George W. Collier

Status

Updated 18 August 2018:
The skipjack Norfolk sat for years in Cape Charles, Virginia, awaiting restoration by a nonprofit organization, before being adopted in 2015 by the Deal Island Skipjack Preservation group in Deal Island, Maryland. They returned the skipjack to her original name, George W. Collier, and were determined to return her to the water as a working dredge boat. She was transferred to the Skipjack Museum & Heritage Center at Deal Island for restoration, with plans still to get her working again. However, word as of this date is that Stoney Whitelock will be taking over the restoration on site.

George W. Collier
George W. Collier, October 2015

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Background

George W. Collier may be part catboat, given the number of lives she's had. So far, she has been rescued from near death at least four times.

Her story begins in 1900, when she was built by G. W. Horseman at Deal Island, Maryland. For her first 70 years, she worked as a dredge boat. Only bits and pieces of that early history have been found. Any additional information is welcome.

Captain Clyde W. Webster (1905-2002) was part owner of "The Collier" in the 1930s, with his father, Capt. Dick Webster. Clyde bought out his father's interest in her for $10 on March 26, 1936. A photo in David Berry's book, Maryland's Skipjacks, shows her working off Tolchester in 1941.

By 1957, she was owned by Wade Murphy, Sr. That was the year Wade Murphy, Jr., who now owns Rebecca T. Ruark, quit school at age 16 and began working with his father on George W. Collier. Wade Jr.'s brother, Bart, who later owned Nellie L. Byrd, also crewed on the Collier.

A "Roster of the Famous Skipjack Fleet" from a 1962 race at Solomons, Maryland, shows her tonnage (cargo capacity) as 9. She was then still owned by Wade Sr., sailing out of Tilghman.

By the late 1960s, George W. Collier had been left in the mud to die, a then-common fate of worn-out skipjacks, before she was given a new life and a new name by the Allegheny Beverage Corporation in Baltimore. The company restored her, rechristened her Allegheny, and set her to work sailing around the Chesapeake Bay as a regional marketing campaign.

As part of her restoration, they removed her dredging gear and expanded her main cabin. While the restoration gave her new life, modifying a skipjack to create a yacht cabin means cutting deck beams, which can weaken the hull.

By the late 1970s, she apparently was beginning to show wear again, as marine surveyor Fred Hecklinger remembers her receiving a new loblolly pine mast, delivered to an Annapolis boat yard for $120 from Spicer's Lumber in Dorchester County.

In 1978, Allegheny was donated to the City of Norfolk, where her name was changed once more, this time to Norfolk. Among her missions was as a training vessel for teens. Not certified as a Coast Guard-inspected passenger vessel, she could take out only six passengers at a time. But in her additional role as sailing ambassador, she traveled the Bay and beyond, even making her way to New York City in 1986 for the Statue of Liberty centennial.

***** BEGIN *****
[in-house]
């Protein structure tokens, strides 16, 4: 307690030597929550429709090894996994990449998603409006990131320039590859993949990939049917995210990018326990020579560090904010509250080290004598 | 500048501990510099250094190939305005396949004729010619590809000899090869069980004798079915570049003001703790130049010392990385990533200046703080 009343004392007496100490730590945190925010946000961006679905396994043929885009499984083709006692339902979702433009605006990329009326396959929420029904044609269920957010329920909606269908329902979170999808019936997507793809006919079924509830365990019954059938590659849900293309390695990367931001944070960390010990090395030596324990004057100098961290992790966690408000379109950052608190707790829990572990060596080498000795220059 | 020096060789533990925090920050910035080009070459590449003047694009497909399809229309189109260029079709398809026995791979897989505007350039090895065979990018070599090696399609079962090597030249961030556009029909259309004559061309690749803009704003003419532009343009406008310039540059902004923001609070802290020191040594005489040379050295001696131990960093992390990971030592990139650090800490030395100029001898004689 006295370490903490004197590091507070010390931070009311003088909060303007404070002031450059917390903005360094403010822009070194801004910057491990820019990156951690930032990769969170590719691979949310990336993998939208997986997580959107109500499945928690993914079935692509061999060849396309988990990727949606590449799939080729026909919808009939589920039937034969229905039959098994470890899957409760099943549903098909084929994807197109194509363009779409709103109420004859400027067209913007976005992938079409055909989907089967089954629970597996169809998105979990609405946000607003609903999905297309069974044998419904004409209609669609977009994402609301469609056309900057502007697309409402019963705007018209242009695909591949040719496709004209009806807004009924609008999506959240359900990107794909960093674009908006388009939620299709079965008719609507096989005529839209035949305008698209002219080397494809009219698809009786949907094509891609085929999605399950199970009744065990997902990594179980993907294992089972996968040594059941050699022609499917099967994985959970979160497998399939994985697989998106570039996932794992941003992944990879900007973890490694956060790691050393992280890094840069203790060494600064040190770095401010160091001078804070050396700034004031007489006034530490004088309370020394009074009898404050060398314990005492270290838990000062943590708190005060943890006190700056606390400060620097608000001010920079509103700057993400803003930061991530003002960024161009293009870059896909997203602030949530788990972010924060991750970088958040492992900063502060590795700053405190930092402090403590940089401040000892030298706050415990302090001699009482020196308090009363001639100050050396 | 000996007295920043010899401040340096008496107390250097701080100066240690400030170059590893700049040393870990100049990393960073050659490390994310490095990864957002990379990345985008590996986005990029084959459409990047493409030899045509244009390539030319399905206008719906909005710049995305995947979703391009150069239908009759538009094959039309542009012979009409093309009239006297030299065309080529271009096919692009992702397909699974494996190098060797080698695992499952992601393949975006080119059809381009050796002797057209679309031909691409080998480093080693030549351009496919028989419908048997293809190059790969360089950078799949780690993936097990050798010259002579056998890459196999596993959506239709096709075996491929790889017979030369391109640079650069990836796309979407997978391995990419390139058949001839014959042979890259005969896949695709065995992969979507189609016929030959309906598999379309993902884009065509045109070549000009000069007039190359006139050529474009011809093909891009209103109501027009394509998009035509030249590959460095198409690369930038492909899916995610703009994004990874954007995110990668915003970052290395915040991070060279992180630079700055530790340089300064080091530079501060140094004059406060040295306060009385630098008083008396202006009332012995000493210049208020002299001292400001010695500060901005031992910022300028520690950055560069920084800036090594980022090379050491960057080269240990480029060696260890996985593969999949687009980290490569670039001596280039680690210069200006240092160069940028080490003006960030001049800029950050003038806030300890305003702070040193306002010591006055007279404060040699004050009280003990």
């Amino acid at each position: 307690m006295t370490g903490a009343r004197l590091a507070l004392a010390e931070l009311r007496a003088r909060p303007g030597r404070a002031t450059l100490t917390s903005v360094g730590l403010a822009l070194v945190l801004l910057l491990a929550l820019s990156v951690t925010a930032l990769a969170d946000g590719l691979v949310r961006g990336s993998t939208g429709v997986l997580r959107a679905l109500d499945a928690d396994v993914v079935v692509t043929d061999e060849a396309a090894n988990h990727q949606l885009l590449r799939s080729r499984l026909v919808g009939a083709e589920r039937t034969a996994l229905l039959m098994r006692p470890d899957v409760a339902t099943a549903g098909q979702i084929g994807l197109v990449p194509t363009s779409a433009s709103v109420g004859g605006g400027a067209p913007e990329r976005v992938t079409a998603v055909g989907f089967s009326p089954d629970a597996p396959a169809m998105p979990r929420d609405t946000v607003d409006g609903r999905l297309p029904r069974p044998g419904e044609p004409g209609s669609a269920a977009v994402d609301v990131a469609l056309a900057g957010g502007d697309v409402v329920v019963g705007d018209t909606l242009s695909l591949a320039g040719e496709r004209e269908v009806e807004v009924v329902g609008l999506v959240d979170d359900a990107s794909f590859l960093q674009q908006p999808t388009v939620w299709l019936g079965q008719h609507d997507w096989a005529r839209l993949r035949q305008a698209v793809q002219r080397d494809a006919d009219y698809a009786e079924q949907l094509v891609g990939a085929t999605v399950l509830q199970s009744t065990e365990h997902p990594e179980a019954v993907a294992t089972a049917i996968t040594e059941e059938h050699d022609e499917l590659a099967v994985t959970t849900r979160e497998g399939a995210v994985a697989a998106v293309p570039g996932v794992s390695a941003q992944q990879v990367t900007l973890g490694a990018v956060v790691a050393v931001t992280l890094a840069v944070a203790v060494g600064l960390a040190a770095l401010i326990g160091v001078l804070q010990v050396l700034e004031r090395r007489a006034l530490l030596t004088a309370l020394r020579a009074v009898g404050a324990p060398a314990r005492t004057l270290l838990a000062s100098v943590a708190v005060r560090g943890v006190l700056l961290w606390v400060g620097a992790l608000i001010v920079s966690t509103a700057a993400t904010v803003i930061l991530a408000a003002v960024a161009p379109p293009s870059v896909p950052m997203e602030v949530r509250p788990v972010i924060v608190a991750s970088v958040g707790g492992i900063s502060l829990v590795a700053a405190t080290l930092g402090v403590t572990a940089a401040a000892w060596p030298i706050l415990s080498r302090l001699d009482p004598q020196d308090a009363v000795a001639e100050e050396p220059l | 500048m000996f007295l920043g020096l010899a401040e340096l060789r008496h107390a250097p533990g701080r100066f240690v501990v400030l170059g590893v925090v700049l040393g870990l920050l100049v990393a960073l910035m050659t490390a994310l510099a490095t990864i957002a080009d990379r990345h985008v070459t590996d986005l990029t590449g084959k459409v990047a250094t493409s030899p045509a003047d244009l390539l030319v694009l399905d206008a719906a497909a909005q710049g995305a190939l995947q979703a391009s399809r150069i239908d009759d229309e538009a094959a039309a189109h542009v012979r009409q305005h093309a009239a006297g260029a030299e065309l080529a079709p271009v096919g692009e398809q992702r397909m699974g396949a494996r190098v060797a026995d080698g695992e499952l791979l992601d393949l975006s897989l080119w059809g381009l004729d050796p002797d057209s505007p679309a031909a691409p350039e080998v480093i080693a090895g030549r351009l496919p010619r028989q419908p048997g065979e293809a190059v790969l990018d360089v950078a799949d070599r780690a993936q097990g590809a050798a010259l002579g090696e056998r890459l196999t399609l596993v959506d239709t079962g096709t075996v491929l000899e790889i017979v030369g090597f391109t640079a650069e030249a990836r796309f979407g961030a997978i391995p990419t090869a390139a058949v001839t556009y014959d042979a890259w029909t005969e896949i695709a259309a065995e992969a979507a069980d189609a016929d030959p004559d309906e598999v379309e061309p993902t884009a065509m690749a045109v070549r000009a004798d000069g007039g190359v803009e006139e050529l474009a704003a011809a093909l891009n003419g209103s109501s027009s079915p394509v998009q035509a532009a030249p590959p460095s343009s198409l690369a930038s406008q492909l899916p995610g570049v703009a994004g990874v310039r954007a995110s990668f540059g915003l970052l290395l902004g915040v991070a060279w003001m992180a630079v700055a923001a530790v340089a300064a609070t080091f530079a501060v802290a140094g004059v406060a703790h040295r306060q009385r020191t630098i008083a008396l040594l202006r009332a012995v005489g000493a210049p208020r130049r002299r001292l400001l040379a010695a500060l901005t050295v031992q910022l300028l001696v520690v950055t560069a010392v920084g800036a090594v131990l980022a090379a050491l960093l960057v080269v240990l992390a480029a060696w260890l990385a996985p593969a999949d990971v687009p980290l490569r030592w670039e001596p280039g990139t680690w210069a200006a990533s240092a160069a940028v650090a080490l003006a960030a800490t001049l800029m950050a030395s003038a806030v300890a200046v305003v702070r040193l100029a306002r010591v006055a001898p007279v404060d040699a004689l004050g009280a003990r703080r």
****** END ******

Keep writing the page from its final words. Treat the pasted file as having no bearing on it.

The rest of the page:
Norfolk at 90 found herself again in need of major restoration. Hecklinger noted that the new mast fell in the late 1980s, having not had any attention, which led to rot developing in the checks (natural cracks in wood spars). The city received a gift of $110,000 for the repairs in 1990, but had little in the budget for maintenance of the aging vessel once the restoration was complete. By 2000, she was spotted on a trip to Baltimore once again in poor condition.

A March 2003 story in the Virginian-Pilot reported her hauled out at the Norfolk Boat Works on the Elizabeth River, with her mast about to fall out and parts of her deck and cabin spongy from rot. A foundation was being set up at that time to fund her restoration. An estimated $170,000 was needed for the repairs and to start a planned educational program for her.

By 2009, we found her back across the Bay, on land at Cape Charles, Virginia, still (or again?) awaiting restoration. Some work had been done on her, but the effort clearly had stalled and she looked lonesome and neglected. She remained there for six years until rescued yet again, this time by Deal Island Skipjack Preservation.

Capt. Stoney Whitelock and his group, who restored Kathryn and Helen Virginia with the help of Coastal Heritage Alliance, acquired Norfolk from the nonprofit that still held her, and trucked her up the peninsula in July 2015 to Deal Island, Maryland. They gave her back her original name with the intent to restore George W. Collier to her original lines, at an estimated cost of $200,000, and put her back to work dredging.

By now used to waiting patiently for someone to work on her, she sat for yet another year until finally being transfered to the new Skipjack Museum and Heritage Center in Deal Island to begin restoration. However, after volunteers erected a tent over her to allow restoration to begin, little or no work was done, the tent was destroyed in a storm, and the museum decided not to restore her after all and wanted her removed from their site. But in yet another twist in her tale, it later was decided to raze and rebuild the museum, with Stoney Whitelock taking over the restoration of the Collier on site. George W. Collier is not a catboat, but she seems to have nine lives and keeps trying to come back!

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